I haven't had time to blog the way I'd like lately, but I have been popping interesting links I've spotted into my Facebook profile. So if you're curious about what's caught my eye in the genealogical world over the last week or so, please check out the mini-feed and Wall on my Facebook profile. [Note: if you're not already a member, you'll have to join, but it's free.] For better or worse, it's much easier for me to post there, so in general, it might be a good idea to pop in there from time to time to see what I've added that I didn't have time to blog about.
Read about this visually oriented search engine (think iPhone) in Dick Eastman's newsletter and thought it was pretty darn cool:
Trust Joe Beine to spot it first!
$15 a pop, but still a treasure trove of documents immediately accessible. Anyone with Chicago ancestors should start digging!
Congrats to our recent grant recipient! Don't forget that you can apply here.
If you plan to be near any of the events where I'll be speaking, I would love to meet you. It's always a kick for me when folks mention that they read this newsletter, my blog, Ancestry Daily News or whatever, so don't be shy about introducing yourself!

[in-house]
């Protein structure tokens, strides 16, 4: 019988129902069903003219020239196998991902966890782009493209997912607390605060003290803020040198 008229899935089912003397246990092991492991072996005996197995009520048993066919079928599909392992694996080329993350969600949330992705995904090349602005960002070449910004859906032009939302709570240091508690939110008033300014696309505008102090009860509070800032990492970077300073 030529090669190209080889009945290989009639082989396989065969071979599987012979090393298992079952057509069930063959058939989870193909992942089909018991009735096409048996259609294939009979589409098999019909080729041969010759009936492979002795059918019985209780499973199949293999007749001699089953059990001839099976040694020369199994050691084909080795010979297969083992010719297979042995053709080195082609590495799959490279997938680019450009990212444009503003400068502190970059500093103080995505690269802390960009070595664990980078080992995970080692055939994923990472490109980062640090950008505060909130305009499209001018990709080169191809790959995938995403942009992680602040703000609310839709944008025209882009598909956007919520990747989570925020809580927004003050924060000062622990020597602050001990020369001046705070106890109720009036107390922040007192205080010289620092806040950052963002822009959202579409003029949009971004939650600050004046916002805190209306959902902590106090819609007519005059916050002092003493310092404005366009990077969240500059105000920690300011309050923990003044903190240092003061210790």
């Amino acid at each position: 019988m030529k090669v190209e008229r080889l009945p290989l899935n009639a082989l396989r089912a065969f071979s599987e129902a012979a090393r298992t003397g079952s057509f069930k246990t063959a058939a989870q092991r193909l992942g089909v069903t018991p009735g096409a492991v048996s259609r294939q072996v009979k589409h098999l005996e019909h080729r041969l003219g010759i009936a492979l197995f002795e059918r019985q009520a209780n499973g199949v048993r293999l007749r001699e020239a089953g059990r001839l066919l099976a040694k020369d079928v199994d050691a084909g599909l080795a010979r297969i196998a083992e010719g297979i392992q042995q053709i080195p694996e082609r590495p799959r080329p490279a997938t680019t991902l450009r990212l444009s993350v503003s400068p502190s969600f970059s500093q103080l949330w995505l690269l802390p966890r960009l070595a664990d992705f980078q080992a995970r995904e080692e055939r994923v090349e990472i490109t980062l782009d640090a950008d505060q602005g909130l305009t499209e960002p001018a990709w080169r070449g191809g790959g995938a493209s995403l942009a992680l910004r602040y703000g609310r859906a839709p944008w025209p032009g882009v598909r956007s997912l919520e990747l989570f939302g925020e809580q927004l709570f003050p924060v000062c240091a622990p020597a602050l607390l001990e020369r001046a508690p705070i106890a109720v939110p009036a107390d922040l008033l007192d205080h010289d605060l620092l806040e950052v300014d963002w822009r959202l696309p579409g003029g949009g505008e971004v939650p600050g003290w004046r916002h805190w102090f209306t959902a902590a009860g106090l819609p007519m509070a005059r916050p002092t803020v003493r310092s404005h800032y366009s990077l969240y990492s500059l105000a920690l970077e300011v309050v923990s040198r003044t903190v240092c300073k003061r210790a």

Please forward this newsletter to your family and friends who are interested in genealogy -- thank you!
Wishing you an abundance of genealogical serendipity!
Note: You are receiving this because you have demonstrated an interest (e.g., you have a story in one of my books, applied for a grant, attended previous events, etc.) or subscribed via my website, but please let me know if you do not want to receive any further emails, and I will promptly remove you from my list. And rest assured, this is my personal list and not shared with anyone else! Thanks, Megan